Metropolitan Area Agency on Aging works with communities that are thinking about the issues and opportunities associated with the aging demographic. We help them analyze options and put action plans in place to create livable communities that are supportive, nurturing and flexible to meet changing needs as people age. We assist in:
- Interpreting demographic data
- Selecting assessment tools/templates
- Learning how to use planning tools
- Identifying local and regional partners
- Making connections to experts, funding and champions
MAAA has released a report, “Lifetime Communities on the Ground: Lessons from around the Twin Cities,” to illuminate the landscape of efforts around the seven-county Twin Cities metropolitan area. Read more about the report.
We promote community living and design and support innovative approaches for community response to aging issues. Some examples include:
MAAA has awarded Lifetime Communities mini-grants for projects in 23 metro communities and brings grantees together regularly to meet their learning and practice needs.
The collaborative was launched in 2012 with funding from the Greater Twin Cities United Way. Participating communities support each other as they progress along a continuum of activity from exploration to assessment/analysis to implementing projects. Members share best practices, challenges, opportunities and learnings about community livability.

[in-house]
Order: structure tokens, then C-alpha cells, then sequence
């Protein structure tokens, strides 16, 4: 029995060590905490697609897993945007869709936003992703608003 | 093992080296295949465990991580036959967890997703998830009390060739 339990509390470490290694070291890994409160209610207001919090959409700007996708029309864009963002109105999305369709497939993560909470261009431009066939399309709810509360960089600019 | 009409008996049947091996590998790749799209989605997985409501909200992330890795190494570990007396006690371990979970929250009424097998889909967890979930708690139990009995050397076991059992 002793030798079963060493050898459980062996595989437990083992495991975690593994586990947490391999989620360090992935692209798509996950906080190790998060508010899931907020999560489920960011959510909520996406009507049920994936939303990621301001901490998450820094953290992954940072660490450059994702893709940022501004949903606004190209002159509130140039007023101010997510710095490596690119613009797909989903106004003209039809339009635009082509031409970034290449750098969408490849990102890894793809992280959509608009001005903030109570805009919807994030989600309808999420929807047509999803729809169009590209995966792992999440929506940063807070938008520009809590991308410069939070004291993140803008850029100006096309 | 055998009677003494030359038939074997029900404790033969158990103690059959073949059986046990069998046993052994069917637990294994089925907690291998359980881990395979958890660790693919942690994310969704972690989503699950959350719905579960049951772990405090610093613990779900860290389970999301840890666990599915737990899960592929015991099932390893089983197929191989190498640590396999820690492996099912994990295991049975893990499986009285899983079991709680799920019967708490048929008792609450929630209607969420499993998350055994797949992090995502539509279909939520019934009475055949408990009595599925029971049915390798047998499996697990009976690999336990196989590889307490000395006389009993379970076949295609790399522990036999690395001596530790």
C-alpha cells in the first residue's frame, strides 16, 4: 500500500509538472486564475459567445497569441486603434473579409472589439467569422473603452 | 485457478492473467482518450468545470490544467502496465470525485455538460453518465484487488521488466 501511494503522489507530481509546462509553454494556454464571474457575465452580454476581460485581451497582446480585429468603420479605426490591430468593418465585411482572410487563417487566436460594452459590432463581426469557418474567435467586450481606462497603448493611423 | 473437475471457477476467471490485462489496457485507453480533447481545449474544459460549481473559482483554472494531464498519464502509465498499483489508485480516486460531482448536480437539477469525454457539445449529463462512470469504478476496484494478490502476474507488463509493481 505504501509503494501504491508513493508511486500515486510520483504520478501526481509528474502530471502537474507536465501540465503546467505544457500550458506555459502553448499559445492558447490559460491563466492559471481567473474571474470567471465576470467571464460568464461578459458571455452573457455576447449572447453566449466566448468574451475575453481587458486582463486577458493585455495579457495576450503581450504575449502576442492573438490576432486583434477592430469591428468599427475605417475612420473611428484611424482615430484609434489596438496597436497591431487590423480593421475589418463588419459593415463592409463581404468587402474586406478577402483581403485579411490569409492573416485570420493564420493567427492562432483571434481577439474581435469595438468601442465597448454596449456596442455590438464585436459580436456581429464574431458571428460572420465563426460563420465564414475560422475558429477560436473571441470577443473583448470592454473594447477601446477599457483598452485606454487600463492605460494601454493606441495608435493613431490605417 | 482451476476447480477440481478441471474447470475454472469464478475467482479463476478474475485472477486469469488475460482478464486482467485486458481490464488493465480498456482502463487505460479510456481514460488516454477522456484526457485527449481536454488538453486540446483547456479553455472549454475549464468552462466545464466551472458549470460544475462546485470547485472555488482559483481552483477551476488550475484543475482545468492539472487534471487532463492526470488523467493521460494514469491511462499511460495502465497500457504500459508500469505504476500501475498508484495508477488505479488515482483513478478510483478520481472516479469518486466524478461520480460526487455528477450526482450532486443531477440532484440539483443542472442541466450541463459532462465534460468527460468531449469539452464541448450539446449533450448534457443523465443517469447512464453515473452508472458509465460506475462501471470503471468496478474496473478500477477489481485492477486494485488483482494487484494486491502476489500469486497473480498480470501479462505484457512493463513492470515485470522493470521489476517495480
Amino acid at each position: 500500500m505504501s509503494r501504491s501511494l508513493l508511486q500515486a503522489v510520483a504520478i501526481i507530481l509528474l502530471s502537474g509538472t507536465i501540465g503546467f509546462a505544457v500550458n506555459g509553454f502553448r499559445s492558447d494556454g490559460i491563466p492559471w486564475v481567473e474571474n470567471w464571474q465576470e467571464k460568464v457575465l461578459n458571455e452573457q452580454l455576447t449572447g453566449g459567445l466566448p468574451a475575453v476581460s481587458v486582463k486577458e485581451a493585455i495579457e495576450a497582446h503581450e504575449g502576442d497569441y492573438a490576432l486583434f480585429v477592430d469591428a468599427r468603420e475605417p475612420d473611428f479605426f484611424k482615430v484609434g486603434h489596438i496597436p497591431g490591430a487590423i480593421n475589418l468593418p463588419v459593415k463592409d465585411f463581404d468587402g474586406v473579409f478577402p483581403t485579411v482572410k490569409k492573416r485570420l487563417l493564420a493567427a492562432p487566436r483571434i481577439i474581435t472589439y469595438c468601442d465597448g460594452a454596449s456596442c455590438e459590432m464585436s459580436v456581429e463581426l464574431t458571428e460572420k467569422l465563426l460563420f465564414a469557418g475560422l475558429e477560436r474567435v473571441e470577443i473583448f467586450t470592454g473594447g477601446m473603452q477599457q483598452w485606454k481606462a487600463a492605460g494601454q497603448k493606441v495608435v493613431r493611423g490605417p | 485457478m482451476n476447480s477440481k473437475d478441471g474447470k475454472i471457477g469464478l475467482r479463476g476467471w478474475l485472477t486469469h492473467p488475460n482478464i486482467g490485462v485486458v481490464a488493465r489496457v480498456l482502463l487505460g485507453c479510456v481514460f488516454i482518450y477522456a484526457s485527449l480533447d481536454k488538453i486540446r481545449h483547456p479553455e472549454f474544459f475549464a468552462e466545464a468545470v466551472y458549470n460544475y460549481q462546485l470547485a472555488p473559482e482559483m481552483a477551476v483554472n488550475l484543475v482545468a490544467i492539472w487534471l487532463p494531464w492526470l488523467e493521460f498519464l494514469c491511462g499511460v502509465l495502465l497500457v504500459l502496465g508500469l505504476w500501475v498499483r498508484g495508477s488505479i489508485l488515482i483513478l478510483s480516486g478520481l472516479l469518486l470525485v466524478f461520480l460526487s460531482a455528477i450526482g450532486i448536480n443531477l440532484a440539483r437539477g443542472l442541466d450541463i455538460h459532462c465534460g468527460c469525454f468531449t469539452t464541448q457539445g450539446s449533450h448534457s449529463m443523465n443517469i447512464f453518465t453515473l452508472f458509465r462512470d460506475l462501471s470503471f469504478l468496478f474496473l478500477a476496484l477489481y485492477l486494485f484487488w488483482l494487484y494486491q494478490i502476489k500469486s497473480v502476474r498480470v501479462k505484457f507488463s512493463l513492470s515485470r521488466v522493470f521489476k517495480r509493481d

Fostering dementia-friendly communities is one of five goals of the statewide ACT on Alzheimer’s initiative. The initiative fosters collective ownership and accountability in preparing Minnesota for the personal, social and budgetary impacts of Alzheimer’s disease and related dementias.
MAAA consults with and assists metro area communities as they undergo a four-phase Dementia Capable Communities Toolkit process:
- Convening an action team
- Assessing community assets and opportunities across 13 different community sectors
- Analyzing the results
- Acting to implement one or more high-priority projects
We also help communities integrate health care and community services to improve care coordination for people with dementia and their caregivers.